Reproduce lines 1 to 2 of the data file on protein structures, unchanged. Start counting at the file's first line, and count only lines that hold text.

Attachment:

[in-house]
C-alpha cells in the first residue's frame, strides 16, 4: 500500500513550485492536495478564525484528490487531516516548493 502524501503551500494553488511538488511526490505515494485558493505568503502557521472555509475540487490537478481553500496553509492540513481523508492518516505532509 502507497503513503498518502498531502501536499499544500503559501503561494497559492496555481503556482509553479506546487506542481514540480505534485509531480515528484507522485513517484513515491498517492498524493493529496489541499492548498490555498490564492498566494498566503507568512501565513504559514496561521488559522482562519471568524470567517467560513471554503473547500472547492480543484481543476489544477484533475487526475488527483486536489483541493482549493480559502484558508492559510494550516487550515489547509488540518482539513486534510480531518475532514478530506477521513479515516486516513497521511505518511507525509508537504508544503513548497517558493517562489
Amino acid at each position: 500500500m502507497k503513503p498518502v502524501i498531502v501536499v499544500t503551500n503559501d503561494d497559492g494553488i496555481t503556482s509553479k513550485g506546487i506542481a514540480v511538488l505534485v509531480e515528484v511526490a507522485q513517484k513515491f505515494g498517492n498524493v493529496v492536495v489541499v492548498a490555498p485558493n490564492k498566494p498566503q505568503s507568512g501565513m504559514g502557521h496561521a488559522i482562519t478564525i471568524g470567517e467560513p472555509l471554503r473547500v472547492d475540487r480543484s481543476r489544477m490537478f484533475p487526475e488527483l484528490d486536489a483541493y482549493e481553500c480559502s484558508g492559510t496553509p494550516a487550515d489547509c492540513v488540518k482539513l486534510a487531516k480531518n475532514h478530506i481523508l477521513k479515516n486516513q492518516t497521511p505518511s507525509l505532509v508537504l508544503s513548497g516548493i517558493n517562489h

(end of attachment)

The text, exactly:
[in-house]
C-alpha cells in the first residue's frame, strides 16, 4: 500500500513550485492536495478564525484528490487531516516548493 502524501503551500494553488511538488511526490505515494485558493505568503502557521472555509475540487490537478481553500496553509492540513481523508492518516505532509 502507497503513503498518502498531502501536499499544500503559501503561494497559492496555481503556482509553479506546487506542481514540480505534485509531480515528484507522485513517484513515491498517492498524493493529496489541499492548498490555498490564492498566494498566503507568512501565513504559514496561521488559522482562519471568524470567517467560513471554503473547500472547492480543484481543476489544477484533475487526475488527483486536489483541493482549493480559502484558508492559510494550516487550515489547509488540518482539513486534510480531518475532514478530506477521513479515516486516513497521511505518511507525509508537504508544503513548497517558493517562489